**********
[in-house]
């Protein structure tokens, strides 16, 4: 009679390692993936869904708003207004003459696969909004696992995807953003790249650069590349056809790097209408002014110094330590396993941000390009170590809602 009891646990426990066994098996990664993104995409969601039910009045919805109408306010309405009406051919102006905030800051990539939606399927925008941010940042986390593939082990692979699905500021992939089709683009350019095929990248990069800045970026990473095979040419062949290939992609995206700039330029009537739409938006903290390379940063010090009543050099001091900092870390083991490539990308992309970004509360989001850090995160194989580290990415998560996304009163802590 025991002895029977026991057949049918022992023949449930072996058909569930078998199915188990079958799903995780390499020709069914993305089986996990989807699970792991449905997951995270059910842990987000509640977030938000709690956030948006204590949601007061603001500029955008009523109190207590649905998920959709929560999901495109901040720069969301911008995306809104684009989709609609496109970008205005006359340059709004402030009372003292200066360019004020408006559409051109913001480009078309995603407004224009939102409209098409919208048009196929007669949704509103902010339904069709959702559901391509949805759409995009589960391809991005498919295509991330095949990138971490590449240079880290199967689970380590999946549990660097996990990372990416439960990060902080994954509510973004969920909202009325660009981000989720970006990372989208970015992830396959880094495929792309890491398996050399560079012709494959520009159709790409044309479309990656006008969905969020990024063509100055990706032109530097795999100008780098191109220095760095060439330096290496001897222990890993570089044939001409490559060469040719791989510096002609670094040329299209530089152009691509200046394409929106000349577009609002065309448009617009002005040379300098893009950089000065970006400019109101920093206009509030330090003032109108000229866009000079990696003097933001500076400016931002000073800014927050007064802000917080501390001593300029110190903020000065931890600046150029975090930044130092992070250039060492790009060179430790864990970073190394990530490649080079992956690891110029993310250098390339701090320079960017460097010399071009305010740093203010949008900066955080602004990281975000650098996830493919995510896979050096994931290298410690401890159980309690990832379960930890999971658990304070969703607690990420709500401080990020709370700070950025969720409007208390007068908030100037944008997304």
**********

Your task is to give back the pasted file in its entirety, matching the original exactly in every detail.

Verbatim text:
[in-house]
């Protein structure tokens, strides 16, 4: 009679390692993936869904708003207004003459696969909004696992995807953003790249650069590349056809790097209408002014110094330590396993941000390009170590809602 009891646990426990066994098996990664993104995409969601039910009045919805109408306010309405009406051919102006905030800051990539939606399927925008941010940042986390593939082990692979699905500021992939089709683009350019095929990248990069800045970026990473095979040419062949290939992609995206700039330029009537739409938006903290390379940063010090009543050099001091900092870390083991490539990308992309970004509360989001850090995160194989580290990415998560996304009163802590 025991002895029977026991057949049918022992023949449930072996058909569930078998199915188990079958799903995780390499020709069914993305089986996990989807699970792991449905997951995270059910842990987000509640977030938000709690956030948006204590949601007061603001500029955008009523109190207590649905998920959709929560999901495109901040720069969301911008995306809104684009989709609609496109970008205005006359340059709004402030009372003292200066360019004020408006559409051109913001480009078309995603407004224009939102409209098409919208048009196929007669949704509103902010339904069709959702559901391509949805759409995009589960391809991005498919295509991330095949990138971490590449240079880290199967689970380590999946549990660097996990990372990416439960990060902080994954509510973004969920909202009325660009981000989720970006990372989208970015992830396959880094495929792309890491398996050399560079012709494959520009159709790409044309479309990656006008969905969020990024063509100055990706032109530097795999100008780098191109220095760095060439330096290496001897222990890993570089044939001409490559060469040719791989510096002609670094040329299209530089152009691509200046394409929106000349577009609002065309448009617009002005040379300098893009950089000065970006400019109101920093206009509030330090003032109108000229866009000079990696003097933001500076400016931002000073800014927050007064802000917080501390001593300029110190903020000065931890600046150029975090930044130092992070250039060492790009060179430790864990970073190394990530490649080079992956690891110029993310250098390339701090320079960017460097010399071009305010740093203010949008900066955080602004990281975000650098996830493919995510896979050096994931290298410690401890159980309690990832379960930890999971658990304070969703607690990420709500401080990020709370700070950025969720409007208390007068908030100037944008997304």